If I could, I'd replace dinner with happy-hour appetizers. Forget the American-style "square meal" -- I'd much prefer bacon-wrapped dates, deep-fried ravioli, hummus with pita chips and maybe a nice salad. The beauty of Korean cuisine is banchan, small dishes of food that accompany any entree. These tasty, healthy little morsels beautifully complement any dish and transform the table into a colorful work of art.
Korean Garden is in South Anchorage, about a block east of the Dimond Boulevard/King Street intersection. The nondescript storefront exterior belies a clean, modern, well-appointed interior. Famished and in need of respite after a full day of Christmas shopping, my husband and I were warmly greeted by the wait staff before being escorted to a comfortable booth. Glasses of ice water and steaming mugs of barley tea arrived at our table almost immediately.
For those unfamiliar with Korean cuisine, the menu at Korean Garden can prove daunting. Items appear in Korean along with their American translation and a description of the dish. After some deciphering, I decided on the grilled mackerel ($15.99), which our server assured me was a good choice. My husband opted for the bukbaegi bulgogi ($14.99), a rich and flavorful beef soup. We barely had time to sip our tea before the entrees and an array of banchan -- including seasoned soybean sprouts, kimchi (spicy fermented cabbage), fried tofu and seaweed salad -- were artfully displayed before us.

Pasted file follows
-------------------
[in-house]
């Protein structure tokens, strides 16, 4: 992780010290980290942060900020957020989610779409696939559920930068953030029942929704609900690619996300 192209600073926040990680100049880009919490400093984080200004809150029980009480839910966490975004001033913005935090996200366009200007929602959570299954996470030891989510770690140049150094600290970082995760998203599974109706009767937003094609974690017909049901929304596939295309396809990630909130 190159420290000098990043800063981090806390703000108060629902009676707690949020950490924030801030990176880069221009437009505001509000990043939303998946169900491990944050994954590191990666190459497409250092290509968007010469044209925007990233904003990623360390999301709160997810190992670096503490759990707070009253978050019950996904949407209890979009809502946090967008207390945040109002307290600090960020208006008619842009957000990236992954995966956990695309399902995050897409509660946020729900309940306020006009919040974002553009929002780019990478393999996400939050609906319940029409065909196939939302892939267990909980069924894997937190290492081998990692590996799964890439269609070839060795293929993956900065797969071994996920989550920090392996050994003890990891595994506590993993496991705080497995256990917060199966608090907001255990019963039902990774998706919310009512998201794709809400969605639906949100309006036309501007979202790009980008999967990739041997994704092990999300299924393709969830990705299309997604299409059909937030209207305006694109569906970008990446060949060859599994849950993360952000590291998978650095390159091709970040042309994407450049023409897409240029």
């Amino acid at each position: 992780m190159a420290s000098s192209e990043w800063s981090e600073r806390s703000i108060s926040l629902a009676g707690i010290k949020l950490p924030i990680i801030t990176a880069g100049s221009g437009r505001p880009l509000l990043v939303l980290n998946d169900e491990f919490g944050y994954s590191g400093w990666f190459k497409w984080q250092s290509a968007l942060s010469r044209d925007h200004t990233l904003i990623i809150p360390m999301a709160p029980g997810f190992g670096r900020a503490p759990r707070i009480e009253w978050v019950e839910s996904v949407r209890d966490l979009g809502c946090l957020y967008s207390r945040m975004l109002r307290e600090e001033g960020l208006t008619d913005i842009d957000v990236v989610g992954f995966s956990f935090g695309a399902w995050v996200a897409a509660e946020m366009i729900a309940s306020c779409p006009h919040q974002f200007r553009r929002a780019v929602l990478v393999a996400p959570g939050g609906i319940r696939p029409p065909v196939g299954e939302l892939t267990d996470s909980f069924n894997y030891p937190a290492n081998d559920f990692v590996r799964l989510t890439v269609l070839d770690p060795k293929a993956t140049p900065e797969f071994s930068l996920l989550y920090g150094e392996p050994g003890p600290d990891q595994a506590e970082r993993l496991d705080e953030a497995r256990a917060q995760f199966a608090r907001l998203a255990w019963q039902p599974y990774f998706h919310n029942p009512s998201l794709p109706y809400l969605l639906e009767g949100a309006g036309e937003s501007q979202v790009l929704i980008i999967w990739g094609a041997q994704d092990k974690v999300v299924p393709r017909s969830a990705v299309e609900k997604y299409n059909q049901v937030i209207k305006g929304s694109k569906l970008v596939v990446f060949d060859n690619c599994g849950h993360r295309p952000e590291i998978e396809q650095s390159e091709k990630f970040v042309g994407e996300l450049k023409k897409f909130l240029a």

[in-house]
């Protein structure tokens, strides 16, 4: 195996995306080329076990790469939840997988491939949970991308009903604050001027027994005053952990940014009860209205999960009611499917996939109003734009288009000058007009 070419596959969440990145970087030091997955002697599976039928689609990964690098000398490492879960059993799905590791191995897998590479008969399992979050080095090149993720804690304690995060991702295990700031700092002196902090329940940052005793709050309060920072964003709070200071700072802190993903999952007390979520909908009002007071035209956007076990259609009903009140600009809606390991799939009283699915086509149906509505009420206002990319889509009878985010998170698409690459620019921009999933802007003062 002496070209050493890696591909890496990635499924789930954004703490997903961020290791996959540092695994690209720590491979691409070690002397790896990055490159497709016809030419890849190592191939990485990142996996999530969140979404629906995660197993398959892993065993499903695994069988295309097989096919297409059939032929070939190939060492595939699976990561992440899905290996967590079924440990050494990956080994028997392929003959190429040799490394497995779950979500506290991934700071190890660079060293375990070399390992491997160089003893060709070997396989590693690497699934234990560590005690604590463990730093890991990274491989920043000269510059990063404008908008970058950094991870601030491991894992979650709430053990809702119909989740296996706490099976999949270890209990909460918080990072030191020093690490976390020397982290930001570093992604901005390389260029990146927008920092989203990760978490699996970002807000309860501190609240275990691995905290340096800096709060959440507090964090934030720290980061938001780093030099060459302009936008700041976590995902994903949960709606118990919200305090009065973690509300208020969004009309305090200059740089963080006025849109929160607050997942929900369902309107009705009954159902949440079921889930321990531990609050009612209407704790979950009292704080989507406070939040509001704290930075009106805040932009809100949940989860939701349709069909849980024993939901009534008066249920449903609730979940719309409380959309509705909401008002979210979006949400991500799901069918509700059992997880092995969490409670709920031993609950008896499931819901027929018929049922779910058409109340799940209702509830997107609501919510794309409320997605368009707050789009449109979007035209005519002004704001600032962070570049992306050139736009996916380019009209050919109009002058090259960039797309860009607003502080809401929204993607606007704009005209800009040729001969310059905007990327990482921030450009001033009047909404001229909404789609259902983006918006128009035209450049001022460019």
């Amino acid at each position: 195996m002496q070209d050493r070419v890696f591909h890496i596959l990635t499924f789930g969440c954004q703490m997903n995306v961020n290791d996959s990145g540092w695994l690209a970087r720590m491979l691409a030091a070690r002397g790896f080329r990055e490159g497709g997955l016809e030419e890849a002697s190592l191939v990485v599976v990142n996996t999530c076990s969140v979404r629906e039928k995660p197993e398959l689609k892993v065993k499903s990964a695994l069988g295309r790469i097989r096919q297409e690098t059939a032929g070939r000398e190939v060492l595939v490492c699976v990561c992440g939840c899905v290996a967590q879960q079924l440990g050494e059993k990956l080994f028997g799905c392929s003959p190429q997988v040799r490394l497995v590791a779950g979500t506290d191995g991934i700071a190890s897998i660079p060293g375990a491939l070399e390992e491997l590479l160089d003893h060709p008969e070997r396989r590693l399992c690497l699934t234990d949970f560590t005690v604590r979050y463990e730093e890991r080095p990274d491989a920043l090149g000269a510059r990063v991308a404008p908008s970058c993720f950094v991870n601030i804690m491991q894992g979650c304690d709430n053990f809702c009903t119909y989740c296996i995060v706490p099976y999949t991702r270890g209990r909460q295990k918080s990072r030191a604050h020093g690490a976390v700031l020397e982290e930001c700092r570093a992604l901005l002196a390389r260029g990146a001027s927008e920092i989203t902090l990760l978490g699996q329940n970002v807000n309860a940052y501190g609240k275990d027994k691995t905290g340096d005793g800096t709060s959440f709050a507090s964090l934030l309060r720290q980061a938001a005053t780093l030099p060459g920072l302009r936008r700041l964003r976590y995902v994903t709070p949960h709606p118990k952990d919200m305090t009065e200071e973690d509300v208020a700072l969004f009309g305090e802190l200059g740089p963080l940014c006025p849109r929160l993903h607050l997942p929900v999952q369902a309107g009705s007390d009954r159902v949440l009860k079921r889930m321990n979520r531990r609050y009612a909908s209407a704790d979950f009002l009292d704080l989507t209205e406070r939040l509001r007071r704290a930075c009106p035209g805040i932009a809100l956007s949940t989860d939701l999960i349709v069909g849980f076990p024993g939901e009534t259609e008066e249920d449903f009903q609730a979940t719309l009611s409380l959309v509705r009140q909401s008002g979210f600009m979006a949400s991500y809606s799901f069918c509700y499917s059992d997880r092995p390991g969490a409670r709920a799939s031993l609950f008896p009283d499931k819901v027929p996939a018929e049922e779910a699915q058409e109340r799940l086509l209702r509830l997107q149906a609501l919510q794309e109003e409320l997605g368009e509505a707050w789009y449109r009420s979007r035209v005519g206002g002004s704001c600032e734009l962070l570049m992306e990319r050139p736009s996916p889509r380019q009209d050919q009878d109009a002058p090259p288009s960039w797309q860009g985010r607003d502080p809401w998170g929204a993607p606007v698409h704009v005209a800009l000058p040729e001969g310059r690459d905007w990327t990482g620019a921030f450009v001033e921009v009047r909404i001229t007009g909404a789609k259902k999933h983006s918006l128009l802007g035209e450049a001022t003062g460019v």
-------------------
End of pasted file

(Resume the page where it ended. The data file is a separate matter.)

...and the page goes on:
The skin-on mackerel was served whole atop a bed of shredded cabbage and accompanied by lemon wedges. Frankly, the odor emanating from the silver-skinned vertebrate made me leery, but the crispy skin, flaky flesh and rich flavor assured me I had made the right choice.
My husband's soup was served piping hot and boasted an impressive beef-to-broth ratio. The beef was incredibly tender, and the savory broth, peppered with scallions, was just the thing to stave off the winter chill.
Along with unique dishes like nabgol jeongol (octopus and intestine stew), hew-naengmyeon (buckwheat noodles with raw fish) and seolung tang (beef bone soup), Korean Garden offers lunch box specials (akin to Japanese bento boxes) from 11 a.m. to 3 p.m. Those with less adventurous palates can sample barbecue chicken, pan-fried noodles or spicy pork, along with rice, soup and banchan, for less than $12.
On my second trip, I ordered the kalbee (beef short-rib) lunch box. Service was again prompt and friendly, and the hostess/server even remembered me from my first visit. Americans tend to like their meat slathered in sticky, sweet barbecue sauce, but these ribs were saturated in a marinade that tasted subtly of sesame oil, soy sauce, garlic and honey. (As a bonus, I didn't need a wet-wipe at the end of my meal.) A complimentary hot cup of cinnamon tea provided the perfect finish to my meal and evoked the sweet, spicy flavors of the Christmas season.
Korean Garden may face an uphill battle due to its location -- it's barely visible from the street and competing with nearby Asian eateries Thai Orchid and Jimmy's Sushi -- but those who make the trip will be well rewarded with impeccable service, delicious food and a cozy, upscale atmosphere.
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